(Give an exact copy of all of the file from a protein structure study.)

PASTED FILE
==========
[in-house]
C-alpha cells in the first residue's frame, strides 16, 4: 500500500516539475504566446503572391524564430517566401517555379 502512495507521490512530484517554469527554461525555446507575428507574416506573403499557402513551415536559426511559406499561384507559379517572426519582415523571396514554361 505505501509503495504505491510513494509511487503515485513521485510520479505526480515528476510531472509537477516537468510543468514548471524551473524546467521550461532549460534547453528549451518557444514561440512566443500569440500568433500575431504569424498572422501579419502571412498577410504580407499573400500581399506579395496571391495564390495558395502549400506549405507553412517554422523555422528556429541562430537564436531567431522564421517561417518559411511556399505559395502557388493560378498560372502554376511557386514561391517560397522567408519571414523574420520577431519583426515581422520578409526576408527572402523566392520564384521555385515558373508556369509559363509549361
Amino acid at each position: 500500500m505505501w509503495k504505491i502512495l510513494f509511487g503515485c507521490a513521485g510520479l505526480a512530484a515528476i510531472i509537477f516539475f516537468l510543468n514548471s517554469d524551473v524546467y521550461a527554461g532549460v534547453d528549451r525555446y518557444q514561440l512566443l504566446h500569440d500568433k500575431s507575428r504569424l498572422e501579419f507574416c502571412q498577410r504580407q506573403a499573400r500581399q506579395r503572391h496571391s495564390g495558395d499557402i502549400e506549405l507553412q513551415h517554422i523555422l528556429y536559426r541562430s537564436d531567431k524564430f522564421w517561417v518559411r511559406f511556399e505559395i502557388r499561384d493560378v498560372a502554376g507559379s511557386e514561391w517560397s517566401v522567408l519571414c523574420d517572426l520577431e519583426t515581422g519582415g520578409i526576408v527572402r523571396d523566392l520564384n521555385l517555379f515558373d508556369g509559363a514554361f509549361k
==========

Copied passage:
[in-house]
C-alpha cells in the first residue's frame, strides 16, 4: 500500500516539475504566446503572391524564430517566401517555379 502512495507521490512530484517554469527554461525555446507575428507574416506573403499557402513551415536559426511559406499561384507559379517572426519582415523571396514554361 505505501509503495504505491510513494509511487503515485513521485510520479505526480515528476510531472509537477516537468510543468514548471524551473524546467521550461532549460534547453528549451518557444514561440512566443500569440500568433500575431504569424498572422501579419502571412498577410504580407499573400500581399506579395496571391495564390495558395502549400506549405507553412517554422523555422528556429541562430537564436531567431522564421517561417518559411511556399505559395502557388493560378498560372502554376511557386514561391517560397522567408519571414523574420520577431519583426515581422520578409526576408527572402523566392520564384521555385515558373508556369509559363509549361
Amino acid at each position: 500500500m505505501w509503495k504505491i502512495l510513494f509511487g503515485c507521490a513521485g510520479l505526480a512530484a515528476i510531472i509537477f516539475f516537468l510543468n514548471s517554469d524551473v524546467y521550461a527554461g532549460v534547453d528549451r525555446y518557444q514561440l512566443l504566446h500569440d500568433k500575431s507575428r504569424l498572422e501579419f507574416c502571412q498577410r504580407q506573403a499573400r500581399q506579395r503572391h496571391s495564390g495558395d499557402i502549400e506549405l507553412q513551415h517554422i523555422l528556429y536559426r541562430s537564436d531567431k524564430f522564421w517561417v518559411r511559406f511556399e505559395i502557388r499561384d493560378v498560372a502554376g507559379s511557386e514561391w517560397s517566401v522567408l519571414c523574420d517572426l520577431e519583426t515581422g519582415g520578409i526576408v527572402r523571396d523566392l520564384n521555385l517555379f515558373d508556369g509559363a514554361f509549361k